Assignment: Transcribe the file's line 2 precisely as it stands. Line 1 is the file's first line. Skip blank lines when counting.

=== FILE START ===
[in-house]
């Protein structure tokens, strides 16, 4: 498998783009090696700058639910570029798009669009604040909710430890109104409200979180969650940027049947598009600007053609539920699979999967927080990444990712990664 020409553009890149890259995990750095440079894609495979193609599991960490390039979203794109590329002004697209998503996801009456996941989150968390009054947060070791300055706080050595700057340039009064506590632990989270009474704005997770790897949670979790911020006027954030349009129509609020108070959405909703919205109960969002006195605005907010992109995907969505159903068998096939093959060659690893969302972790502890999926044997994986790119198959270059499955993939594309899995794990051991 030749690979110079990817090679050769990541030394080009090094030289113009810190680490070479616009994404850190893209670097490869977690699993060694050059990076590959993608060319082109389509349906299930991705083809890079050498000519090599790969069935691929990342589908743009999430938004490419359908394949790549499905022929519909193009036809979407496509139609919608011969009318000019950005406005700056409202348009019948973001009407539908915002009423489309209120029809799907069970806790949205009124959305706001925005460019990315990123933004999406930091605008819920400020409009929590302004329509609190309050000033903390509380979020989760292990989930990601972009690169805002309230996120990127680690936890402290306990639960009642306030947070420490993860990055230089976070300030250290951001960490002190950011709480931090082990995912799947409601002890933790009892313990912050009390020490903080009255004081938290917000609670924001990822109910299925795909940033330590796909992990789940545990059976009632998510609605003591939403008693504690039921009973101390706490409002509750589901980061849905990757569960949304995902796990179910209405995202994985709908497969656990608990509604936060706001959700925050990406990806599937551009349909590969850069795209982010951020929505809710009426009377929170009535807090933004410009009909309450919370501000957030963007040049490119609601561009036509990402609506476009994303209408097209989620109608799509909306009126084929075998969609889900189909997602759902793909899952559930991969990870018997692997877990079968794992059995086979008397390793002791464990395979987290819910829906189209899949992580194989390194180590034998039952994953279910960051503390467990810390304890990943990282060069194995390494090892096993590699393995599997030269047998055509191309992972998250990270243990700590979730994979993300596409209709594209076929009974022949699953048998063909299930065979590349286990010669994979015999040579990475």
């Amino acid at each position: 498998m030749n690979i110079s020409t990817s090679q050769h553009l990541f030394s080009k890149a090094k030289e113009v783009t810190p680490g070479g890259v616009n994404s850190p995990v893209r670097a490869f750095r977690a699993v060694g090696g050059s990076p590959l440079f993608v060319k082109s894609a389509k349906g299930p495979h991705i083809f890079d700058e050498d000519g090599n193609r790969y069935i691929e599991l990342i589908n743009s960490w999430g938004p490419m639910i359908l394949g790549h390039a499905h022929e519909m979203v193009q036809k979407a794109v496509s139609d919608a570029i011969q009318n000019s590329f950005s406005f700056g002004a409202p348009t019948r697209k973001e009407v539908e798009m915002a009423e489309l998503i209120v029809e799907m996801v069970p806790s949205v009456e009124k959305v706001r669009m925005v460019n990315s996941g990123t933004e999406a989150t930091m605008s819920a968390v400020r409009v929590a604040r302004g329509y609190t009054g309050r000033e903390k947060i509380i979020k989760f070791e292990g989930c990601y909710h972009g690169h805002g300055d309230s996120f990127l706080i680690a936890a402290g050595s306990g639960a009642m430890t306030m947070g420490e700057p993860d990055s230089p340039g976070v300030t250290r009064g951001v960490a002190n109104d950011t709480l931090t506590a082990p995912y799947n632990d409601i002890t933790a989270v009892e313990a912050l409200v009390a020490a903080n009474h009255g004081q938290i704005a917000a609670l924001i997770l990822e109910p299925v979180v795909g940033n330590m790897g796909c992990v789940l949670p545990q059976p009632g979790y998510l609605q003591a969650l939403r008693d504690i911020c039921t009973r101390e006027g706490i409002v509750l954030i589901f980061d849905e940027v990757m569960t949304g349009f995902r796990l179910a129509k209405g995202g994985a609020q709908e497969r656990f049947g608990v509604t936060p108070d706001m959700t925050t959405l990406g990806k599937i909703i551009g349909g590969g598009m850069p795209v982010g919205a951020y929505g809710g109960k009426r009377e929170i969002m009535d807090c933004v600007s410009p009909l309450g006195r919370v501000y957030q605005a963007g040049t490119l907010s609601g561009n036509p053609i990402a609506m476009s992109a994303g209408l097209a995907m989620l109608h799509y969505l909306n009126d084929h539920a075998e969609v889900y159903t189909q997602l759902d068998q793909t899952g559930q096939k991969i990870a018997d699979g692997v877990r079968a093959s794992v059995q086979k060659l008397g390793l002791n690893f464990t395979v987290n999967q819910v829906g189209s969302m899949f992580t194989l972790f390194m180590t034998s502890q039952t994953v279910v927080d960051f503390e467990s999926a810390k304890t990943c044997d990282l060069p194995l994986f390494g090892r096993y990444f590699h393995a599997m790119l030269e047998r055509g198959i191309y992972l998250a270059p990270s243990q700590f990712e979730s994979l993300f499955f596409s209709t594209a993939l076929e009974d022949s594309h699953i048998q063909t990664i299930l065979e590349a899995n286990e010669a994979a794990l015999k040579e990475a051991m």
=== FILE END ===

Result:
């Protein structure tokens, strides 16, 4: 498998783009090696700058639910570029798009669009604040909710430890109104409200979180969650940027049947598009600007053609539920699979999967927080990444990712990664 020409553009890149890259995990750095440079894609495979193609599991960490390039979203794109590329002004697209998503996801009456996941989150968390009054947060070791300055706080050595700057340039009064506590632990989270009474704005997770790897949670979790911020006027954030349009129509609020108070959405909703919205109960969002006195605005907010992109995907969505159903068998096939093959060659690893969302972790502890999926044997994986790119198959270059499955993939594309899995794990051991 030749690979110079990817090679050769990541030394080009090094030289113009810190680490070479616009994404850190893209670097490869977690699993060694050059990076590959993608060319082109389509349906299930991705083809890079050498000519090599790969069935691929990342589908743009999430938004490419359908394949790549499905022929519909193009036809979407496509139609919608011969009318000019950005406005700056409202348009019948973001009407539908915002009423489309209120029809799907069970806790949205009124959305706001925005460019990315990123933004999406930091605008819920400020409009929590302004329509609190309050000033903390509380979020989760292990989930990601972009690169805002309230996120990127680690936890402290306990639960009642306030947070420490993860990055230089976070300030250290951001960490002190950011709480931090082990995912799947409601002890933790009892313990912050009390020490903080009255004081938290917000609670924001990822109910299925795909940033330590796909992990789940545990059976009632998510609605003591939403008693504690039921009973101390706490409002509750589901980061849905990757569960949304995902796990179910209405995202994985709908497969656990608990509604936060706001959700925050990406990806599937551009349909590969850069795209982010951020929505809710009426009377929170009535807090933004410009009909309450919370501000957030963007040049490119609601561009036509990402609506476009994303209408097209989620109608799509909306009126084929075998969609889900189909997602759902793909899952559930991969990870018997692997877990079968794992059995086979008397390793002791464990395979987290819910829906189209899949992580194989390194180590034998039952994953279910960051503390467990810390304890990943990282060069194995390494090892096993590699393995599997030269047998055509191309992972998250990270243990700590979730994979993300596409209709594209076929009974022949699953048998063909299930065979590349286990010669994979015999040579990475």